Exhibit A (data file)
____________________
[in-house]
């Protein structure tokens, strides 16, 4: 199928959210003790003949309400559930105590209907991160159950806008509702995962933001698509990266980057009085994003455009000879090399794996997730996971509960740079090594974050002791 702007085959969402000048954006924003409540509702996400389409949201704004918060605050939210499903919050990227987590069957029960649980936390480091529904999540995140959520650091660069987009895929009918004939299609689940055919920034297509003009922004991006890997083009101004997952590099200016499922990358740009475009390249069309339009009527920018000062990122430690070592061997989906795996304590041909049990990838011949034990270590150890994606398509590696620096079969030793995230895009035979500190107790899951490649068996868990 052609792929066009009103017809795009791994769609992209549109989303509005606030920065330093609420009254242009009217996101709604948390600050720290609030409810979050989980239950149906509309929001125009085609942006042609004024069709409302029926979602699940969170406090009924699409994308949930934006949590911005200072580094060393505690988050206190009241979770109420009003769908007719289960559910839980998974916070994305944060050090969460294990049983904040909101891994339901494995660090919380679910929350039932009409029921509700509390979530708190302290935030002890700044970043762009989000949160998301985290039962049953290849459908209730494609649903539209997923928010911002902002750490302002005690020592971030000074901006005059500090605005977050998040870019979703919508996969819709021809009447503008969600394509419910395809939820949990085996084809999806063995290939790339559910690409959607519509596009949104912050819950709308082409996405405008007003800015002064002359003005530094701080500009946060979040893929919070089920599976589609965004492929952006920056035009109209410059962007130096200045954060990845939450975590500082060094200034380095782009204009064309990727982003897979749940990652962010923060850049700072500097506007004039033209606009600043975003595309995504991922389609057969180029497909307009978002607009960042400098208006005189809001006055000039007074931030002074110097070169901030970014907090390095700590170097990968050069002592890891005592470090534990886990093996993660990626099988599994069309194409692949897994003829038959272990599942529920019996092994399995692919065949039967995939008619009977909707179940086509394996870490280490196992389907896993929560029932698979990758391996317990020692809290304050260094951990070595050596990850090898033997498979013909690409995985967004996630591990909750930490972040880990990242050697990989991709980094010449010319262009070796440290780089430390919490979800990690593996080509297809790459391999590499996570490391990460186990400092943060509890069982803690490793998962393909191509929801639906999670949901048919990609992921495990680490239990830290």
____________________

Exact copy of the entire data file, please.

[in-house]
């Protein structure tokens, strides 16, 4: 199928959210003790003949309400559930105590209907991160159950806008509702995962933001698509990266980057009085994003455009000879090399794996997730996971509960740079090594974050002791 702007085959969402000048954006924003409540509702996400389409949201704004918060605050939210499903919050990227987590069957029960649980936390480091529904999540995140959520650091660069987009895929009918004939299609689940055919920034297509003009922004991006890997083009101004997952590099200016499922990358740009475009390249069309339009009527920018000062990122430690070592061997989906795996304590041909049990990838011949034990270590150890994606398509590696620096079969030793995230895009035979500190107790899951490649068996868990 052609792929066009009103017809795009791994769609992209549109989303509005606030920065330093609420009254242009009217996101709604948390600050720290609030409810979050989980239950149906509309929001125009085609942006042609004024069709409302029926979602699940969170406090009924699409994308949930934006949590911005200072580094060393505690988050206190009241979770109420009003769908007719289960559910839980998974916070994305944060050090969460294990049983904040909101891994339901494995660090919380679910929350039932009409029921509700509390979530708190302290935030002890700044970043762009989000949160998301985290039962049953290849459908209730494609649903539209997923928010911002902002750490302002005690020592971030000074901006005059500090605005977050998040870019979703919508996969819709021809009447503008969600394509419910395809939820949990085996084809999806063995290939790339559910690409959607519509596009949104912050819950709308082409996405405008007003800015002064002359003005530094701080500009946060979040893929919070089920599976589609965004492929952006920056035009109209410059962007130096200045954060990845939450975590500082060094200034380095782009204009064309990727982003897979749940990652962010923060850049700072500097506007004039033209606009600043975003595309995504991922389609057969180029497909307009978002607009960042400098208006005189809001006055000039007074931030002074110097070169901030970014907090390095700590170097990968050069002592890891005592470090534990886990093996993660990626099988599994069309194409692949897994003829038959272990599942529920019996092994399995692919065949039967995939008619009977909707179940086509394996870490280490196992389907896993929560029932698979990758391996317990020692809290304050260094951990070595050596990850090898033997498979013909690409995985967004996630591990909750930490972040880990990242050697990989991709980094010449010319262009070796440290780089430390919490979800990690593996080509297809790459391999590499996570490391990460186990400092943060509890069982803690490793998962393909191509929801639906999670949901048919990609992921495990680490239990830290």